CRESTVIEW — Like a rediscovered jewel receiving a final renewing polish, the historic Lorenza Bush House downtown is in its last phase of renovation and could be ready to open as a treasure-filled Crestview history museum by late July.
The white, two-story, 3,661-square-foot Bush House stands under a green metal roof at 198 Wilson St. It was built in 1925-26 for Lorenza Bush, who at the time was the tracks supervisor for the Louisville and Nashville (L&N) Railroad Co.
Background on the museum:Crestview’s Bush House to be renovated for historical center
Earlier:Crestview offices of Elder Services of Okaloosa County have a new home
Triple R Construction of Navarre began an almost $330,000 renovation of the city-owned building last December. The work is anticipated to be completed by the end of May.
Then, Crestview Cultural Services Specialist Brian Hughes and his fellow members of the Crestview Historic Preservation Board will be able to set up their respective offices and museum archives on the building’s second floor and place exhibits, furnishings and other museum items on the first floor.
The museum will have free admission.
“This is going to be a beautiful exhibit display area,” Hughes said Friday after stepping through a narrow, formerly walled-up “pass through” to the future museum’s gallery room.
Like other rooms in the old house, the gallery space is lit with historically accurate lighting fixtures that replaced fluorescent lights. In the gallery room, Hughes opened the door to a corner closet, the walls of which were covered with the original rose-pattern wallpaper that was cherished by Lorenza Bush’s wife, Laura.
“We might put some vintage clothes and luggage and maybe some hats in this closet,” Hughes said.
The gallery room also will feature an exhibit highlighting the 1949 Academy Award-winning war movie “Twelve O’Clock High.” It starred Gregory Peck, and much of it was filmed at Duke Field just south of Crestview.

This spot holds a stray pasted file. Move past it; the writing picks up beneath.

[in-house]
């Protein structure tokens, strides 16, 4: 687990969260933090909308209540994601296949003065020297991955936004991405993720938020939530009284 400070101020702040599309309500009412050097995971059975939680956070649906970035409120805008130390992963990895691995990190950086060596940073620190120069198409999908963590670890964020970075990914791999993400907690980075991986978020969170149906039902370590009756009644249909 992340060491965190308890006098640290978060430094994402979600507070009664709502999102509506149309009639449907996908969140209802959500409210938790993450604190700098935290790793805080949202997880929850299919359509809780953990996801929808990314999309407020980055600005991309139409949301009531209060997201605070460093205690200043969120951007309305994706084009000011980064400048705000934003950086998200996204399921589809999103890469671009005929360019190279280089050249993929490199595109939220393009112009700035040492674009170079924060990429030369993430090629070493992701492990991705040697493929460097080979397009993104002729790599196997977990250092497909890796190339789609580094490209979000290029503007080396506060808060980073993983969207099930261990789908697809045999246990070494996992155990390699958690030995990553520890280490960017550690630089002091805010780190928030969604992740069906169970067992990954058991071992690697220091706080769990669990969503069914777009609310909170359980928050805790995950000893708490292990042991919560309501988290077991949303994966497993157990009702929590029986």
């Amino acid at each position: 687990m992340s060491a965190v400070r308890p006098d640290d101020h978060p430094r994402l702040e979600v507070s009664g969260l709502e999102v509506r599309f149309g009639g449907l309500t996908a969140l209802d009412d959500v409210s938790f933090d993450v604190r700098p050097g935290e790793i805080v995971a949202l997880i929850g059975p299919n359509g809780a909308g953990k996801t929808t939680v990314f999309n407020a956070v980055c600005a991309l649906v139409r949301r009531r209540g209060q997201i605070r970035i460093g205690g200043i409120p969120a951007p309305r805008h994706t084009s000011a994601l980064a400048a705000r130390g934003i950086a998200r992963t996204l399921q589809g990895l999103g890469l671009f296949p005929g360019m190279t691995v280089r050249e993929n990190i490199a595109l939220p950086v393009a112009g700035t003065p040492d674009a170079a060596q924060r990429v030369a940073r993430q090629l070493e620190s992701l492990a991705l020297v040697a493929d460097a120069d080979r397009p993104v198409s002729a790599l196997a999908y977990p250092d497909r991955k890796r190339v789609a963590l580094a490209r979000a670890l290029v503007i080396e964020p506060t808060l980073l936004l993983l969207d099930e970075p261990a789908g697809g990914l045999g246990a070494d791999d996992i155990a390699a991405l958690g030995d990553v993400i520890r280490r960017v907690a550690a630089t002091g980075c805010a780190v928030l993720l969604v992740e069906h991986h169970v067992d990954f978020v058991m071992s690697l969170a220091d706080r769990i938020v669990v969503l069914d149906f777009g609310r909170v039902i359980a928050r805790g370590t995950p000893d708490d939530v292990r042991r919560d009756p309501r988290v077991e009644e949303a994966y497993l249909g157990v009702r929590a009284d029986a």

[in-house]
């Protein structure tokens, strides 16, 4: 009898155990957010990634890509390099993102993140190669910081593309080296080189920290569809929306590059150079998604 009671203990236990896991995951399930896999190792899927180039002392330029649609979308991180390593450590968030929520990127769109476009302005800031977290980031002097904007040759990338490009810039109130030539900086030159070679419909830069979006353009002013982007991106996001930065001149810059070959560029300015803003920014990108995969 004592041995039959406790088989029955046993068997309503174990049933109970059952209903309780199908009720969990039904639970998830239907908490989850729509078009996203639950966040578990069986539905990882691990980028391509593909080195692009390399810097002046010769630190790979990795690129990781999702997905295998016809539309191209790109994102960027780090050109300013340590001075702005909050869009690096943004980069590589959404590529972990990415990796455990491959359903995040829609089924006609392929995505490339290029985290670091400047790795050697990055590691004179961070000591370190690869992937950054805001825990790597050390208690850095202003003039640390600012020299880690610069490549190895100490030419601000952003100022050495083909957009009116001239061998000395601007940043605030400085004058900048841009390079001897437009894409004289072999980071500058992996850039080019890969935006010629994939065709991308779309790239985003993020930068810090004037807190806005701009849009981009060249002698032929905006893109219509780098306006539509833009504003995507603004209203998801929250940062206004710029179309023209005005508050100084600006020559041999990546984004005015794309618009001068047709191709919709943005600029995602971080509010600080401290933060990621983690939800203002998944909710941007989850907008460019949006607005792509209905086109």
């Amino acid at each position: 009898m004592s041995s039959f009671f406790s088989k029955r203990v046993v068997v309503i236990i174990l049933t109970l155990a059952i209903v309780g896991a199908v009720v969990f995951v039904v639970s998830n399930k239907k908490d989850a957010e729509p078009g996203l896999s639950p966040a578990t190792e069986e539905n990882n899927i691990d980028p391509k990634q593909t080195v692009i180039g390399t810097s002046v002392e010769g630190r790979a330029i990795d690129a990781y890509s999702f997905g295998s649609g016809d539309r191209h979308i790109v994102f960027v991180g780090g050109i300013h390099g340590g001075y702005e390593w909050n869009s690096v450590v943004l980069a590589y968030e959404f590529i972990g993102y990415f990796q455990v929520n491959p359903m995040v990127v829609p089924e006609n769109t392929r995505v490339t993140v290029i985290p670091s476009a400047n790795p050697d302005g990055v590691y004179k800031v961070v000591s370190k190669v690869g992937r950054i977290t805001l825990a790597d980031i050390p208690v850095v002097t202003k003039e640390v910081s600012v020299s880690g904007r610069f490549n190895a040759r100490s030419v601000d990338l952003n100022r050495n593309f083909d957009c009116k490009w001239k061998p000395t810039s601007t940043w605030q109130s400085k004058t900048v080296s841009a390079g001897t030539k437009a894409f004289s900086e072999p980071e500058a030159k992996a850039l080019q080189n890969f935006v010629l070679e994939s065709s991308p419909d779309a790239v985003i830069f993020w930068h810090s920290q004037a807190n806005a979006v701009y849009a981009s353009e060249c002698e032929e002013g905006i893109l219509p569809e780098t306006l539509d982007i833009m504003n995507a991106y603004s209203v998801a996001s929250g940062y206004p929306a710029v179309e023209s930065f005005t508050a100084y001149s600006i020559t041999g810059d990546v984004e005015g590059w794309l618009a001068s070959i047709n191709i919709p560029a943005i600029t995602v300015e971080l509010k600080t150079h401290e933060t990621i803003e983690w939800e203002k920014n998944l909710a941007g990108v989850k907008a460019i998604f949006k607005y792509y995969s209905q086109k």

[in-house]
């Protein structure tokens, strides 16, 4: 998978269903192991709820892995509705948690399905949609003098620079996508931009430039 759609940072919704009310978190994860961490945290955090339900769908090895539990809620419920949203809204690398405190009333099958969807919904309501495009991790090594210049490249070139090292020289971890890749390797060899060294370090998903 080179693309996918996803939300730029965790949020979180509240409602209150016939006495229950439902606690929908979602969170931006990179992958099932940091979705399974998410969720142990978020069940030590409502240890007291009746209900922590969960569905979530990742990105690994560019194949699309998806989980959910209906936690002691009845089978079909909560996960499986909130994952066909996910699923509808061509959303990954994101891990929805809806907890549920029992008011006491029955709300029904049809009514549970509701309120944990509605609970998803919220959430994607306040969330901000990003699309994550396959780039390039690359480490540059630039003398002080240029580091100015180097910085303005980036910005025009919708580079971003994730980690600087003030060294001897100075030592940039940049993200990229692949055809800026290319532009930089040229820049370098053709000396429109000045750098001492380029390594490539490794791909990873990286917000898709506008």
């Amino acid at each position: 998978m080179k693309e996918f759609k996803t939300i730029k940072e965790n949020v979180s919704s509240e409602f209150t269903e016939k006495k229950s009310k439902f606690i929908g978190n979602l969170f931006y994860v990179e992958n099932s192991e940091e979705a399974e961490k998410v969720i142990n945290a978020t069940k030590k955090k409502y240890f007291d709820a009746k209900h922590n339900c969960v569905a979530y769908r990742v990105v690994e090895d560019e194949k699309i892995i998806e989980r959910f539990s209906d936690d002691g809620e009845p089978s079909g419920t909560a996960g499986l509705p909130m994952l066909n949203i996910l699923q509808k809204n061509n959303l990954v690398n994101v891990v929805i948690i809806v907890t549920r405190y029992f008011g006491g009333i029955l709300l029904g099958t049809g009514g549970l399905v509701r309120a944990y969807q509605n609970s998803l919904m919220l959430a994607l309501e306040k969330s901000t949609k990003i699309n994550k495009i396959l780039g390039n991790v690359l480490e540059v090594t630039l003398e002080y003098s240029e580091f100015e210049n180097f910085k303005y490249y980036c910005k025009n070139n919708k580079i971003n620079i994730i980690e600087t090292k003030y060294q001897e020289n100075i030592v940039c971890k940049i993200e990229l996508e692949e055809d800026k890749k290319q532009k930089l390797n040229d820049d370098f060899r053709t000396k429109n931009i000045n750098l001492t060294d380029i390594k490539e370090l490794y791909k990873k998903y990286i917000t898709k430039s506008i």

Clyde Ponder, who is a friend of Hughes’ and lives in Dallas, is loaning to the museum a set of eight 14-by-11-inch “lobby cards” that contain hand-tinted photos of scenes from the movie. Such lobby cards once adorned theater lobbies to advertise films.
“I don’t know if we’ll have room for all eight of them,” Hughes said. “We plan to have an exhibit called Crestview Goes to the Movies. There used to be three theaters in downtown Crestview.”
He said an original screening of “Twelve O’Clock High” was shown in the historic Fox Theatre building on Main Street. Dr. Joshua Kolmetz, who is a native of Baker and practices medicine in downtown Crestview, has donated to the museum a pair of theater seats from the old building, which he is renovating into a performance venue.
The museum’s primary exhibit will focus on the railroad that was vital to Crestview’s formation. Other displays will spotlight area schools and churches.
Videos and descriptive panels about the city’s history will be found in a front room that once was Mrs. Bush’s sitting room, just off the large front porch of the Bush House. Hughes envisions holiday celebrations and story time sessions in the adjacent parlor, which like the sitting room contains a fireplace. The house has a total of four fireplaces.
A donated clawfoot bathtub will go in one of the museum’s public restrooms, which also has a vintage pull-chain toilet. In that restroom, a window that used to overlook the backyard before a long-ago expansion now contains a colorful image of the Shoal River.
Plans also call for a small replica train depot to stand on the north edge of the museum’s parking lot, next to the railroad tracks. In the parking lot, rides will be offered on “Mr. Hasty’s train,” which was a small train that local youths used to ride at local festivals.
Among other tasks in the Bush House renovation, the building’s gas heating system was replaced with a modern electric heating system, ductwork was replaced, old sheetrock was removed, ceiling leaks were repaired, crown molding was added, original heart pine flooring was restored, sagging support beams were repaired and the kitchen was remade to its original appearance.
A large Catawba tree on the north side of the building also was removed to prevent the base of one of its trunks from further damaging the structure. The building’s exterior was pressure-washed and repainted, and a balcony was added outside of Hughes’ second-floor office, matching the balcony that was in place when the Bush family lived in the house.
In recent decades, the house was used for a variety of purposes. For example, the local offices of the nonprofit Elder Services of Okaloosa County had been housed in part of the house since at least early 1980.
The relocation of those offices to the United Way Emerald Coast building at 290 Martin Luther King Jr. Ave. directly behind the Bush House was completed this past January.
The city is using $250,000 in state funding to pay for most of the $329,800 Bush House renovation cost, with the remainder paid for with city Community Redevelopment Agency money.